It’s not entirely soul destroying, being kept awake at night.
Some nights, I actually get up, out of bed, and catch some Masterchef reruns, or silently, secretly watch a fox selecting his spread from Restaurant Renard – that is, the bin bags out in the street below. From time to time I even open Escoffier’s Guide culinaire and attempt to absorb some of the man’s genius. If I’m desperate to send my eyelids drooping towards blissful, elusive sleep, I’ll reach for the Delia – double-daring insomnia by introducing the additional factor of a language barrier to the old crone’s always-slightly-off-target methods – although once I misguidedly picked Carême off the shelf and was awake for days.
Some nights, if you can believe me, I’m pretty sure I do sleep. Those nights, dawn just appears, rather than gradually poking its nose over the horizon, and that’s when I reckon I’ve been to the land of Nod.
Most nights, though, I just wait. For what, well… that depends on what comes.
A few months ago, old Alphonse upstairs passed away. I was awake when he fell out of his bed above me for the final time. His muffled cry jolted me out of a plan I’d been hatching to set up a tiny restaurant in my dining room, the cottontail-end of which involved keeping rabbits on the roof of our apartment block so that I could serve a delicious beery-gamey stew in the autumn months: I’d call it ‘Hopsalot’ or something equally amusing. I held my breath; usually what followed the thump of his body hitting the threadbare rug at the side of his bed was a lot of scrabbling, humping and grunting as he pulled himself off the floor, but this time, there was just a kind of tapping, and then silence. I sighed, and reached for the phone.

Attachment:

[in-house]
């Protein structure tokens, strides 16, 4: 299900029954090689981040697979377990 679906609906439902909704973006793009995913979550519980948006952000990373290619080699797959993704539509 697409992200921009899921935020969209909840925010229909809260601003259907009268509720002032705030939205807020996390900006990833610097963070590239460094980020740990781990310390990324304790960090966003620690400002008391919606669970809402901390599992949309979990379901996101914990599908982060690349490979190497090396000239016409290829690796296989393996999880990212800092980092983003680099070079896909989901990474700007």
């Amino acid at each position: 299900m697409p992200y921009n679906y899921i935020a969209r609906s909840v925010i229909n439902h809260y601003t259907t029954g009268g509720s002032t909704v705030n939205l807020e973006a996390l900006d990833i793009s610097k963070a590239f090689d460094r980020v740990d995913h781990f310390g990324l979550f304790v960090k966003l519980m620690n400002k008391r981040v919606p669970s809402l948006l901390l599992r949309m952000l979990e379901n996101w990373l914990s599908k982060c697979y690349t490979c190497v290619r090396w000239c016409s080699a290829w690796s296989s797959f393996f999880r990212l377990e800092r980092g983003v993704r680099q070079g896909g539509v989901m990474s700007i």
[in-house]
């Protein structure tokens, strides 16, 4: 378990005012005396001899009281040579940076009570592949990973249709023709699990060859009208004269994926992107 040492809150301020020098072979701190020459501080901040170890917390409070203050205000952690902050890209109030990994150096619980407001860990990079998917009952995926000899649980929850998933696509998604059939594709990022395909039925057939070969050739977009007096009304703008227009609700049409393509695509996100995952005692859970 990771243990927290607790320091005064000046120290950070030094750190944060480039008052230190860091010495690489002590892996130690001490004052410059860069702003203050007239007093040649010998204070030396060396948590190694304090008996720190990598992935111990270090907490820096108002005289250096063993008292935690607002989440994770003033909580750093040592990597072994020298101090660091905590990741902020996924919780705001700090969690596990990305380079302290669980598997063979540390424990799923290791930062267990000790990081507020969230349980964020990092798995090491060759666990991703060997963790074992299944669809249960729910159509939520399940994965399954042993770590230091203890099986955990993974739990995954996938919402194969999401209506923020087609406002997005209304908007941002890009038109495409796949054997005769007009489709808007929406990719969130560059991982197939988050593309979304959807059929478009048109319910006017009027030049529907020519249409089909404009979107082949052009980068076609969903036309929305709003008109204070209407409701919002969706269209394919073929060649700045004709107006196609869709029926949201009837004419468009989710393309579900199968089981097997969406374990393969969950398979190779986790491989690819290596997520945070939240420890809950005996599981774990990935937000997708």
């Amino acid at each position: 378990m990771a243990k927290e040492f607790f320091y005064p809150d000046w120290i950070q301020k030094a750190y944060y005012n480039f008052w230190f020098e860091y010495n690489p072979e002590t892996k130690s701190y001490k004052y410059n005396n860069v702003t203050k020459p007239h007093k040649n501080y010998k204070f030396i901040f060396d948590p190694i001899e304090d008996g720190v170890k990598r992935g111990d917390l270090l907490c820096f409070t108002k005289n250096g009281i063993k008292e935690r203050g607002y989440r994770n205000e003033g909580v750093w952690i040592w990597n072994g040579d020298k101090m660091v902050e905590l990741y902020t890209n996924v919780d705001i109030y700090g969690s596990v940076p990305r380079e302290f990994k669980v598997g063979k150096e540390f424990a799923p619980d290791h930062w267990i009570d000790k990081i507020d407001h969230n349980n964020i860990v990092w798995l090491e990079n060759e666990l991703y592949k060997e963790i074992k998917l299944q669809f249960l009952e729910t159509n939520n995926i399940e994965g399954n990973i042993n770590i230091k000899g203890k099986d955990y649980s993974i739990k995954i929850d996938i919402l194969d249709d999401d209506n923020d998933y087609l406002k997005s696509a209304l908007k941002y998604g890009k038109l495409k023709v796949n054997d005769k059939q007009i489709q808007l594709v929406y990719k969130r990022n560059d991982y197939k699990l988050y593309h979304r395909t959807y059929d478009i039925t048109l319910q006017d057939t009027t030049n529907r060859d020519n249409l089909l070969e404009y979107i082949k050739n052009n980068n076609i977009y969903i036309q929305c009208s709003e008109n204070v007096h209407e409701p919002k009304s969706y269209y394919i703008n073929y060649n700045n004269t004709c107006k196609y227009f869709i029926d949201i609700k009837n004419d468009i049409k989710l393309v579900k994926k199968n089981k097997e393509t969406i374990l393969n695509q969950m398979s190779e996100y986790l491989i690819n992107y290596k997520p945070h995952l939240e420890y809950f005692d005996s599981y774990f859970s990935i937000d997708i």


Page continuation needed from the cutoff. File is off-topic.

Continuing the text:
I suppose it was five weeks later that a youngish man came and knocked on my door. I was halfway up the ladder Christelle had loaned me in return for the promise of some madeleines at the weekend, despite the fact that, along with driving and working as an air traffic controller, climbing ladders was precisely the kind of thing my doctor had advised me against. I was busy cleaning tomato sauce off the ceiling because Fabienne from across the hall had lost the lid to my blender when she borrowed it for guacamole last week (even though she ardently refuted this impropriety), and apparently trying to cover the opening with one’s palm was not an adequate alternative.
‘Come in!’ I called out, knowing the door was off the latch and my knees weren’t what they used to be. Wasn’t I expecting Léonard, for his afternoon Darjeeling? I glanced down at the space on my left wrist where my watch should have been before I realised I’d put it on my right that morning; it was only 11am.
I heard someone clear their throat as the door shifted open. I started to climb down, but with my back to the unknown the shiver of a slight panic rode up my spine, and the ladder seemed to warp and melt beneath me. I missed the last rung, swinging wildly for a second before being caught under the armpits by my mystery guest. I found my footing, pushed my glasses back onto my nose, and turned to see the man. I’ll never forget that moment. He had been sporting a vaguely amused, vaguely concerned expression, but as his regard fell on my gazpacho-spattered apron, his eyes seemed to light up. It was as if he was starving, and had just been promised a seven-course meal. I’m telling you, he stared at that tomato pulp like he wanted to make love to my apron, or at least suck it clean. I blinked at him.
‘Hi,’ he smiled, holding out his hand for shaking. ‘I’m Noah. I’ve just moved in upstairs, and I wanted to introduce myself.’
I smiled back, mainly because I couldn’t help it. If Alphonse – boiled-potato, bread-and-butter, milk-and-porridge old Alphonse – had to go, better that he be replaced by a foodie than anyone else. Noah meant we were approaching critical mass in the apartment block.
This is an excerpt from my short story, Life Without Sleep, a darkly comic account of the world through the eyes of an insomniac.